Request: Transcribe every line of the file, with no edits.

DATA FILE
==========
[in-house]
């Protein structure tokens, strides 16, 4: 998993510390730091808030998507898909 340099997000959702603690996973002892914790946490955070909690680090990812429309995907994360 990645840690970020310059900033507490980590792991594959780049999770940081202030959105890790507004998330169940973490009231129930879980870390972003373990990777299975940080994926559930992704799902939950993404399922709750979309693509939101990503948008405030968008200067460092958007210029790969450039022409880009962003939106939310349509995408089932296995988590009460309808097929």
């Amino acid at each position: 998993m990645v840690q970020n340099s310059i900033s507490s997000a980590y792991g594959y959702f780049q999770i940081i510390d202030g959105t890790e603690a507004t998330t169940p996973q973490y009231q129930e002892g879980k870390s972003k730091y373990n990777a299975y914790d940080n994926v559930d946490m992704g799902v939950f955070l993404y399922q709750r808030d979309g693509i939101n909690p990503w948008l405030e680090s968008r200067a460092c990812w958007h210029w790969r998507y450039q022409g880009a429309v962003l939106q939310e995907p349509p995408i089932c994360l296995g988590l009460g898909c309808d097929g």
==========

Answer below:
[in-house]
């Protein structure tokens, strides 16, 4: 998993510390730091808030998507898909 340099997000959702603690996973002892914790946490955070909690680090990812429309995907994360 990645840690970020310059900033507490980590792991594959780049999770940081202030959105890790507004998330169940973490009231129930879980870390972003373990990777299975940080994926559930992704799902939950993404399922709750979309693509939101990503948008405030968008200067460092958007210029790969450039022409880009962003939106939310349509995408089932296995988590009460309808097929």
């Amino acid at each position: 998993m990645v840690q970020n340099s310059i900033s507490s997000a980590y792991g594959y959702f780049q999770i940081i510390d202030g959105t890790e603690a507004t998330t169940p996973q973490y009231q129930e002892g879980k870390s972003k730091y373990n990777a299975y914790d940080n994926v559930d946490m992704g799902v939950f955070l993404y399922q709750r808030d979309g693509i939101n909690p990503w948008l405030e680090s968008r200067a460092c990812w958007h210029w790969r998507y450039q022409g880009a429309v962003l939106q939310e995907p349509p995408i089932c994360l296995g988590l009460g898909c309808d097929g």